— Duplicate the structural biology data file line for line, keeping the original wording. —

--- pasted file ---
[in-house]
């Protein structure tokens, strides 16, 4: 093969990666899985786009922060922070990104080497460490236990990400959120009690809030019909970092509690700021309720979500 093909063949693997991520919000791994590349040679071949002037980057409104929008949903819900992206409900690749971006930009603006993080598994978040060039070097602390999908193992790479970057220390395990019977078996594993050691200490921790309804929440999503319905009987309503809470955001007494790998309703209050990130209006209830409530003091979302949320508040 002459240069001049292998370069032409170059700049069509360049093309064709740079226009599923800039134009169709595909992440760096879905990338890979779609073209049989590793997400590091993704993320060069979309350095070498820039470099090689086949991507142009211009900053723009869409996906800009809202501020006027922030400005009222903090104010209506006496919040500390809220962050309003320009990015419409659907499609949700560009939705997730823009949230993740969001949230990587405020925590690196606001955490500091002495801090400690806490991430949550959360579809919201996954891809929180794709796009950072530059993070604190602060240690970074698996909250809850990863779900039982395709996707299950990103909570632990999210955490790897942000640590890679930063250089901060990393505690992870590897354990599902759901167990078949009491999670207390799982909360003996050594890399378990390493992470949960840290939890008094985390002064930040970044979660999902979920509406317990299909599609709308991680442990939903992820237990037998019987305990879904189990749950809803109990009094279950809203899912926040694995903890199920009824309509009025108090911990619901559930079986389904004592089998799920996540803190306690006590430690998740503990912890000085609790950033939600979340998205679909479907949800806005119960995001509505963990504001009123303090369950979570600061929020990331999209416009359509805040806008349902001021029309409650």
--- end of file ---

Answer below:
[in-house]
């Protein structure tokens, strides 16, 4: 093969990666899985786009922060922070990104080497460490236990990400959120009690809030019909970092509690700021309720979500 093909063949693997991520919000791994590349040679071949002037980057409104929008949903819900992206409900690749971006930009603006993080598994978040060039070097602390999908193992790479970057220390395990019977078996594993050691200490921790309804929440999503319905009987309503809470955001007494790998309703209050990130209006209830409530003091979302949320508040 002459240069001049292998370069032409170059700049069509360049093309064709740079226009599923800039134009169709595909992440760096879905990338890979779609073209049989590793997400590091993704993320060069979309350095070498820039470099090689086949991507142009211009900053723009869409996906800009809202501020006027922030400005009222903090104010209506006496919040500390809220962050309003320009990015419409659907499609949700560009939705997730823009949230993740969001949230990587405020925590690196606001955490500091002495801090400690806490991430949550959360579809919201996954891809929180794709796009950072530059993070604190602060240690970074698996909250809850990863779900039982395709996707299950990103909570632990999210955490790897942000640590890679930063250089901060990393505690992870590897354990599902759901167990078949009491999670207390799982909360003996050594890399378990390493992470949960840290939890008094985390002064930040970044979660999902979920509406317990299909599609709308991680442990939903992820237990037998019987305990879904189990749950809803109990009094279950809203899912926040694995903890199920009824309509009025108090911990619901559930079986389904004592089998799920996540803190306690006590430690998740503990912890000085609790950033939600979340998205679909479907949800806005119960995001509505963990504001009123303090369950979570600061929020990331999209416009359509805040806008349902001021029309409650």